Dune author Frank Herbert’s son offers glowing verdict on new movie sequel

The son of Dune author Frank Herbert has given his verdict on the new film adaptation Dune: Part Two.

Directed by Denis Villeneuve, the film is the second half of a a two-part adaptation of Herbert’s original Dune novel.

Reviews for Part Two were published earlier this week, with the film earning a positively glowing 97 per cent positive score on the review aggregator website Rotten Tomatoes.

Agreeing with the consensus was Brian Herbert, the elder son of the original Dune author. After Herbert’s death in 1986, Brian began publishing additional sequels and prequels to the franchise, written alongside Kevin J Anderson and utilising his late father’s notes.

On Saturday (24 February), Brian shared his thoughts on the new sequel, writing on X/Twitter: “I saw Dune: Part Two at a private studio screening, and it is gratifying to see my father’s story told with such great care.

“When the new movie is combined with Dune: Part One it is by far the best film interpretation of Frank Herbert’s classic novel DUNE that has ever been done.”

Part One was released in 2021, and was a box office hit despite being impacted by the Covid pandemic. The new sequel is out on 1 March, having been delayed for several months due to the actors and writers strikes.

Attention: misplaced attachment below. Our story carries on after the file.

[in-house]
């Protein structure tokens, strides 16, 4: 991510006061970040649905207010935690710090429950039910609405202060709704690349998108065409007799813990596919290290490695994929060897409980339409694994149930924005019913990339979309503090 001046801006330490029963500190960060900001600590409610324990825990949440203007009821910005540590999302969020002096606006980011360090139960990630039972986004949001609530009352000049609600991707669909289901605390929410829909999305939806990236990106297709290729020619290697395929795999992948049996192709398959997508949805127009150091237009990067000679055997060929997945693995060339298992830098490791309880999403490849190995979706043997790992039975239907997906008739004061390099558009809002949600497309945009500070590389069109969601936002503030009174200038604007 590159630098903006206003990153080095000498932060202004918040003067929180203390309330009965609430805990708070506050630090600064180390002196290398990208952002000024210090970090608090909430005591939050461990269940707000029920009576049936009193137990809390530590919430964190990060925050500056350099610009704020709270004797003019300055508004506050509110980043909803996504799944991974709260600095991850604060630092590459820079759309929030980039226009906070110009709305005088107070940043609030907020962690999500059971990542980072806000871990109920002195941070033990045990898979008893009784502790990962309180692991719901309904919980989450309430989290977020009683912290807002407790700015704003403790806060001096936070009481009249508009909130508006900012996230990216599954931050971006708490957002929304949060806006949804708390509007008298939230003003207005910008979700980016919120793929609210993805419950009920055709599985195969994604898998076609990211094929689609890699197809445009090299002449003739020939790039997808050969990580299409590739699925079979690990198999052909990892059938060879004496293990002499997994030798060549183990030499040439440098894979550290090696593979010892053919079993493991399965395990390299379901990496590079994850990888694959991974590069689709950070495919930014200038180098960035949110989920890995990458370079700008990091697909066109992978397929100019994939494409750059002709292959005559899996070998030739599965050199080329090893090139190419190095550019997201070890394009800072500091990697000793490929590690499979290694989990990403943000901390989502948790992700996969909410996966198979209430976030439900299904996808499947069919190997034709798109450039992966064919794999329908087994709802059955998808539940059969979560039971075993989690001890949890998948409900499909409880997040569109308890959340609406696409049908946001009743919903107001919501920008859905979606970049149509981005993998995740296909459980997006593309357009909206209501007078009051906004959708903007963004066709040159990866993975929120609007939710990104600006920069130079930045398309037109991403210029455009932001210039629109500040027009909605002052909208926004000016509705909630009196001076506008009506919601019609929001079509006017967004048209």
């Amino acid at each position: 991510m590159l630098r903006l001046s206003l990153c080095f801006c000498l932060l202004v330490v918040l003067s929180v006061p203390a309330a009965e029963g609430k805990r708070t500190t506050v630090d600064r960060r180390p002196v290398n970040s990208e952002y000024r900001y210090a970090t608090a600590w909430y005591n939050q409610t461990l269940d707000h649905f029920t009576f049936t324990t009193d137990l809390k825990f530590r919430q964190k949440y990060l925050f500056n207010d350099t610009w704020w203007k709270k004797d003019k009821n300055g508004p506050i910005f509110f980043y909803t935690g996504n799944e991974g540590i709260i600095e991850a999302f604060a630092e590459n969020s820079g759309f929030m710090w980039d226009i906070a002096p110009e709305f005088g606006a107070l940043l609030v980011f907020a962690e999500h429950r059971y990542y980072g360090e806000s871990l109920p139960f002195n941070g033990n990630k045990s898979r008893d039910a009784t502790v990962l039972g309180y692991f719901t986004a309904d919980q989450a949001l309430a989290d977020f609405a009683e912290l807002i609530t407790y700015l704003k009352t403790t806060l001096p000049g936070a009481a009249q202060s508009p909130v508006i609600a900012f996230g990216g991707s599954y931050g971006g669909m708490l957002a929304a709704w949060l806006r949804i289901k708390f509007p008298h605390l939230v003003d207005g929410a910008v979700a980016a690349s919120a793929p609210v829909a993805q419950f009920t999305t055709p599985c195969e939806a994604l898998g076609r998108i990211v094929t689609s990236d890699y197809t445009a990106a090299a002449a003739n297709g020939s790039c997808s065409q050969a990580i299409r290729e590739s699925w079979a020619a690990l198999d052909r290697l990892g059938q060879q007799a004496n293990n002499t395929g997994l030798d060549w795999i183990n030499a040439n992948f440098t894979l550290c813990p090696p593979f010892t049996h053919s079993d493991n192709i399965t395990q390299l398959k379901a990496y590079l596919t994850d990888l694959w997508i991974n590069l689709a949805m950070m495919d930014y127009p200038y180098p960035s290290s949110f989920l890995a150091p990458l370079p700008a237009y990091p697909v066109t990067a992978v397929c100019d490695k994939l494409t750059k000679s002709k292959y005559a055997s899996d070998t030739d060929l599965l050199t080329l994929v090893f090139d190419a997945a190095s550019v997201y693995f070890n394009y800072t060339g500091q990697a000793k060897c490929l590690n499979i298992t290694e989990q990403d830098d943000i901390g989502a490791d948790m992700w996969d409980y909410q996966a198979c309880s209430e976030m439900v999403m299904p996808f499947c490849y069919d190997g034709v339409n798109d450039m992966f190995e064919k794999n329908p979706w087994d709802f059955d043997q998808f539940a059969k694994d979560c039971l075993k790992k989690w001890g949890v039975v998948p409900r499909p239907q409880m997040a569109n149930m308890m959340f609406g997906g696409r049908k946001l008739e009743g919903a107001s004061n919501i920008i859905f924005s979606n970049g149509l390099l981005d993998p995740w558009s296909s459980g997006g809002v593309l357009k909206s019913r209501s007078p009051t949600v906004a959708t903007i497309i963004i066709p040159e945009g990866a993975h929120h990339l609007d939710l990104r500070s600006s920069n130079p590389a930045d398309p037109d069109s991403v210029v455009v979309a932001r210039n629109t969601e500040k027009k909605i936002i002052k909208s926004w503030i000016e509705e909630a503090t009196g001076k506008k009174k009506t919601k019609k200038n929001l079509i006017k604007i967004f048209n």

The Dune novels have been adapted several times before for film and TV, including an infamous 1984 adaptation by David Lynch, starring Kyle MacLachlan.

Dune: Part Two features an all-star cast that includes Timothée Chalamet, Zendaya, Javier Bardem, Florence Pugh, Austin Butler, Rebecca Ferguson, Josh Brolin, and Christopher Walken.

Timothée Chalamet in ‘Dune: Part Two' (Warner Bros)
Timothée Chalamet in ‘Dune: Part Two' (Warner Bros)

In a five-star review for The Independent, Clarisse Loughrey wrote: “There are moments in Dune: Part Two that feel so audacious, they play out as if they were already etched onto the cinematic canon. A lone figure stands astride a mountainous worm as it pummels through the sand like Moses parting the Red Sea. A man is trapped by a psychic seduction, its effects splintering across the screen in what could only be described as an indoor thunderstorm. Gladiatorial combat takes place on a planet with an environment so inhospitable, its colours so drained, that it looks almost like a photographic negative.

“Dune: Part Two, like its predecessor, is a work of total sensory and imaginative immersion. As precious as the spice of Arrakis itself, it’s the ultimate payoff to 2021’s great gamble, when filmmaker Denis Villeneuve chose to adapt half of Frank Herbert’s foundational sci-fi novel, with no guarantee a sequel would ever be made.”

Dune: Part Two is released in cinemas in the UK on 1 March.